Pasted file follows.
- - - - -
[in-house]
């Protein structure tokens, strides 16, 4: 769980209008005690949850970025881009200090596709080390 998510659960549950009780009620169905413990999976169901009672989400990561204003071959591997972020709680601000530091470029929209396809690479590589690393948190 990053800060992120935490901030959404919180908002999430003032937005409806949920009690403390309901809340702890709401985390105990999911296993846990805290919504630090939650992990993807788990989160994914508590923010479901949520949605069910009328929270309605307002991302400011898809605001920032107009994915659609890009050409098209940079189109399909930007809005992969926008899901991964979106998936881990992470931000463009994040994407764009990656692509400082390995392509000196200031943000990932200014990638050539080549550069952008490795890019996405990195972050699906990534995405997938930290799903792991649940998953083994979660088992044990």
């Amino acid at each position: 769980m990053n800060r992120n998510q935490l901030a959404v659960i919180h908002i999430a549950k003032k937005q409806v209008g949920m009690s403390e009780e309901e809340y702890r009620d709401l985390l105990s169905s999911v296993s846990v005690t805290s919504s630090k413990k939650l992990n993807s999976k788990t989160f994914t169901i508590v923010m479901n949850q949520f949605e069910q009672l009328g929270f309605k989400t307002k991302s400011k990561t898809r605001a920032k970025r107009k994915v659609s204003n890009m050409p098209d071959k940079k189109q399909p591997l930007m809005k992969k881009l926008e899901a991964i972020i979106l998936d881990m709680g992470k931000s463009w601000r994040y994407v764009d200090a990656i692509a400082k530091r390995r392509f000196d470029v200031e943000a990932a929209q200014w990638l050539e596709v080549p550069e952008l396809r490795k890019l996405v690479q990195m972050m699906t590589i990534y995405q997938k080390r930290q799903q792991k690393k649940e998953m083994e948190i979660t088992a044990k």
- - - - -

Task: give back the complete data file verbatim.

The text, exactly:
[in-house]
């Protein structure tokens, strides 16, 4: 769980209008005690949850970025881009200090596709080390 998510659960549950009780009620169905413990999976169901009672989400990561204003071959591997972020709680601000530091470029929209396809690479590589690393948190 990053800060992120935490901030959404919180908002999430003032937005409806949920009690403390309901809340702890709401985390105990999911296993846990805290919504630090939650992990993807788990989160994914508590923010479901949520949605069910009328929270309605307002991302400011898809605001920032107009994915659609890009050409098209940079189109399909930007809005992969926008899901991964979106998936881990992470931000463009994040994407764009990656692509400082390995392509000196200031943000990932200014990638050539080549550069952008490795890019996405990195972050699906990534995405997938930290799903792991649940998953083994979660088992044990």
């Amino acid at each position: 769980m990053n800060r992120n998510q935490l901030a959404v659960i919180h908002i999430a549950k003032k937005q409806v209008g949920m009690s403390e009780e309901e809340y702890r009620d709401l985390l105990s169905s999911v296993s846990v005690t805290s919504s630090k413990k939650l992990n993807s999976k788990t989160f994914t169901i508590v923010m479901n949850q949520f949605e069910q009672l009328g929270f309605k989400t307002k991302s400011k990561t898809r605001a920032k970025r107009k994915v659609s204003n890009m050409p098209d071959k940079k189109q399909p591997l930007m809005k992969k881009l926008e899901a991964i972020i979106l998936d881990m709680g992470k931000s463009w601000r994040y994407v764009d200090a990656i692509a400082k530091r390995r392509f000196d470029v200031e943000a990932a929209q200014w990638l050539e596709v080549p550069e952008l396809r490795k890019l996405v690479q990195m972050m699906t590589i990534y995405q997938k080390r930290q799903q792991k690393k649940e998953m083994e948190i979660t088992a044990k």